Condition Oils also are believed to add power to petitions. In this case, five dots of oil are placed in the corners of a piece of paper upon which the petition is written or drawn upon, with the fifth dot in the centre. The petition is then either burnt or a candle of appropriate corresponding colour is placed on top of the petition and then burnt.

Some Condition Oils, such as the Fiery Protection Oil (which is for sale through the LunaNoire Creations store), are made to steep over a period of time during which special prayers are chanted to add further power to the oil.

The Magic of Cloth

The tradition of making offerings at wishing trees and wells dates back hundreds of years, and can be found all over the world in different forms. In Scotland, Ireland and England, it is common to see pieces of cloth or rag tied to branches of a tree that is often growing besides a well. These are known as “Clootie Wells” and the cloth tied to its branches are done so in the hope of having an illness cured.

“Clootie” comes from the Scots meaning “cloth”. It refers to pieces of cloth (a cloot) that is generally dipped in the water of the holy well and then tied to a branch while a prayer of supplication is said to the spirit of the well. As the rag disintegrates over time, the ailment is supposed to fade away as well.

This tradition dates far back into pre-Christian times, when it was believed a goddess or local nature spirit inhabited the well, with special powers of healing. With the arrival of Christianity, local churches began to associate themselves with the holy wells, and the ceremonies began to be overseen by the local priests or saints.

At one point in 1581, during the Protestant Reformation, making pilgrimage to holy wells was made illegal, but the practice has not stopped. The problem today is that many of the offerings being left by people are actually made from modern synthetic materials that will never rot away, and in turn impacts upon the environment.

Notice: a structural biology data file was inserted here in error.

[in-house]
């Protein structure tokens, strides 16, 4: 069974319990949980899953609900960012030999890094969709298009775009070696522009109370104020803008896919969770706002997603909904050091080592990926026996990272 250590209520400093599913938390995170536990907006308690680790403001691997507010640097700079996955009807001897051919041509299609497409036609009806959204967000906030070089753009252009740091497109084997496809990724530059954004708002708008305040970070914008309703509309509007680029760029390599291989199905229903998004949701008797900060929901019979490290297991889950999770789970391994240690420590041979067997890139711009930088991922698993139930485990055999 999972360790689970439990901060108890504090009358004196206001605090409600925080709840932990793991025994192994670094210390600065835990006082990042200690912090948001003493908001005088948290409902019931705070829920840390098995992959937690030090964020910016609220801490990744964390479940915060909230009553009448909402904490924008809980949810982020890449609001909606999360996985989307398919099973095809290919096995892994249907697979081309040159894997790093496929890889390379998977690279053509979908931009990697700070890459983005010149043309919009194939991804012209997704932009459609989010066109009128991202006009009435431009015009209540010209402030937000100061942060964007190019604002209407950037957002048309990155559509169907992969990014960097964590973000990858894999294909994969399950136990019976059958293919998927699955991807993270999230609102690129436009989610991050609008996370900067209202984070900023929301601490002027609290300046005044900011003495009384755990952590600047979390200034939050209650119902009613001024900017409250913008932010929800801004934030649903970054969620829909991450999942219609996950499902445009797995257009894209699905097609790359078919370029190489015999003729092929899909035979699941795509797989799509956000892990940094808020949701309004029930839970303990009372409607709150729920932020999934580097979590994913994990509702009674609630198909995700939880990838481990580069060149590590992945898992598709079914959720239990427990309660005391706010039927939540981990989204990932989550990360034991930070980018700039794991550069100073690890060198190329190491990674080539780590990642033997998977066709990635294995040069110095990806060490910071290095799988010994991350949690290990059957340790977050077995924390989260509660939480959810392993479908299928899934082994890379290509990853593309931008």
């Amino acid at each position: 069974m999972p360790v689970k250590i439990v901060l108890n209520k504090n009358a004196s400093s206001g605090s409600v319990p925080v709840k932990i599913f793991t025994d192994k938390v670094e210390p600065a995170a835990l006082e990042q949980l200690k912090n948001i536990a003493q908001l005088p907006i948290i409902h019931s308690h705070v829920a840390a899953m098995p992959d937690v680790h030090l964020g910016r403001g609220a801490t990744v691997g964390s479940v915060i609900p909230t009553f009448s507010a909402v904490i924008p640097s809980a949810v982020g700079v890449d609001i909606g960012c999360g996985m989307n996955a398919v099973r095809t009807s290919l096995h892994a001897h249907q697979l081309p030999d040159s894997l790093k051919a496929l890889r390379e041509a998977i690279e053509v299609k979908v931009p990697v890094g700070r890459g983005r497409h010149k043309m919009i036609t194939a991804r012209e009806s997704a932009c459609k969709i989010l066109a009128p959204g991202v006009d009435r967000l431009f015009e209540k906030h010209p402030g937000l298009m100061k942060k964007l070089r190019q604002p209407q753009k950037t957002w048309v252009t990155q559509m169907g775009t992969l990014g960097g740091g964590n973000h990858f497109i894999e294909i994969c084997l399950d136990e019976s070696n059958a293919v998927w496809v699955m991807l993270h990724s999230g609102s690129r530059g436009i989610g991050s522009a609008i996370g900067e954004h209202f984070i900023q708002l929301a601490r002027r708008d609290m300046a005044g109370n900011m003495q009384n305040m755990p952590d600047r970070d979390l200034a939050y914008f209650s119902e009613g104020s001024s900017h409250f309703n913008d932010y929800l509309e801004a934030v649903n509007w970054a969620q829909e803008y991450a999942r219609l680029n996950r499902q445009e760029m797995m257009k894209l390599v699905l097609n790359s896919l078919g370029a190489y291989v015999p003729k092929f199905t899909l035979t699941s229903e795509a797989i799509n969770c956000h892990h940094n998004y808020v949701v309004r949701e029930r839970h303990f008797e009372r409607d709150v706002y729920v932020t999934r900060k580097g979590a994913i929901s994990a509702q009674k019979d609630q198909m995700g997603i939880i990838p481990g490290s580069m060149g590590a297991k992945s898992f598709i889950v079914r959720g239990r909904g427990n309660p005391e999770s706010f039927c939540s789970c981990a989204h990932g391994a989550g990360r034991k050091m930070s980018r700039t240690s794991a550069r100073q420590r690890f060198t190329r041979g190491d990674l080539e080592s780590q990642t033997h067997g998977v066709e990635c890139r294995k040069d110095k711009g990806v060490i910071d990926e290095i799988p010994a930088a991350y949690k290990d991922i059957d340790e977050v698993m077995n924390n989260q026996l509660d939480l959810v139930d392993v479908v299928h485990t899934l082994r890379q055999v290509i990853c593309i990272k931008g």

Similar practices are found all around the world, such as the Buddhist tradition of prayer flags. Specific prayers and mantras are printed onto these colourful pieces of cloth which are then hung. Just like the Scottish clootie, the Buddhist prayer flags are left exposed to the elements (usually in a windy place), it is believed that the prayers and mantras will be blown by the wind to spread the good will and compassion into all pervading space.

Combining the beliefs behind both the clootie and Buddhist prayer flags, together with an assortment of esoteric, magical and even metaphysical techniques, I will be hosting a workshop on The Magick of Cloth Offerings on Sunday, 22 November 2020 where we will be making our own set of cloth offerings.

Bookings are essential and can be made here.

O Hail the Red Planet

According to local stargazer, Paul ‘Starman’ Curnow (lecturer at the Adelaide Planetarium), the red planet Mars will be putting on a bit of a show over coming weeks. At least for those of you that have access to a telescope. The best time to view Mars will be from around 9:30pm (ACST) onwards (towards the east) in order to give it time to rise above the hills, trees, or any buildings that may obscure your view to the horizon.

On Tuesday, 6 October 2020, Mars will be at its closest point to the earth at 14.10 GMT. It will come within about 62-million kilometres of the earth and therefore it will be a great opportunity to have a closer view of the planet. This distance may sound a lot, but this is quite close in planetary terms. The Earth and Mars only make close approaches about every two years, which is why a flotilla of spacecraft are being sent off during these times.

If you do not have a telescope, you can still venture outside and do a bit of star gazing as Mars will be able to be seen from with the naked eye, especially when combined with the dark skies of Australia.

The ancient Egyptians referred to Mars as Her Descher, which basically means ‘very red’. Mars is the same planet named by the Romans after their god of war, as well as an agricultural guardian, a combination characteristic of early Rome. He was the son of Jupiter and he was the most prominent of the military gods in the religion of the Roman army.

Based on an ancient prayer to Mars, the above is one that I have written for use when calling upon Mars to lead you his strength and courage.

Contemporary Witchcraft – Pre-orders now being taken